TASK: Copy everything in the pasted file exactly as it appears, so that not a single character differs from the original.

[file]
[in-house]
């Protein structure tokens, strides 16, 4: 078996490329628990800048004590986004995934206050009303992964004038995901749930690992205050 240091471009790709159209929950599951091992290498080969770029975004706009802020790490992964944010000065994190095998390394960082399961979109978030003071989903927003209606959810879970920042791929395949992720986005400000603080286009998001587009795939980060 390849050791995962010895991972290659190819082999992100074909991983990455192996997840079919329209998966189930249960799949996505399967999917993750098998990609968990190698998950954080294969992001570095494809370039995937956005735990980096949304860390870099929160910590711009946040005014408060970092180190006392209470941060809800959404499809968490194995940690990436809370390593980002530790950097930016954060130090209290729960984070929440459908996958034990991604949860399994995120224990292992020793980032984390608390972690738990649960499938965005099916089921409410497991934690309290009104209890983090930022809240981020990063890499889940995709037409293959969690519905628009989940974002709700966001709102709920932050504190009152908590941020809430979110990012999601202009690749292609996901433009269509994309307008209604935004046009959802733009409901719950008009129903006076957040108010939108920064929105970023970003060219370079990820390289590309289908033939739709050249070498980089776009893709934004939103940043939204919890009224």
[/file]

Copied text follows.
[in-house]
């Protein structure tokens, strides 16, 4: 078996490329628990800048004590986004995934206050009303992964004038995901749930690992205050 240091471009790709159209929950599951091992290498080969770029975004706009802020790490992964944010000065994190095998390394960082399961979109978030003071989903927003209606959810879970920042791929395949992720986005400000603080286009998001587009795939980060 390849050791995962010895991972290659190819082999992100074909991983990455192996997840079919329209998966189930249960799949996505399967999917993750098998990609968990190698998950954080294969992001570095494809370039995937956005735990980096949304860390870099929160910590711009946040005014408060970092180190006392209470941060809800959404499809968490194995940690990436809370390593980002530790950097930016954060130090209290729960984070929440459908996958034990991604949860399994995120224990292992020793980032984390608390972690738990649960499938965005099916089921409410497991934690309290009104209890983090930022809240981020990063890499889940995709037409293959969690519905628009989940974002709700966001709102709920932050504190009152908590941020809430979110990012999601202009690749292609996901433009269509994309307008209604935004046009959802733009409901719950008009129903006076957040108010939108920064929105970023970003060219370079990820390289590309289908033939739709050249070498980089776009893709934004939103940043939204919890009224």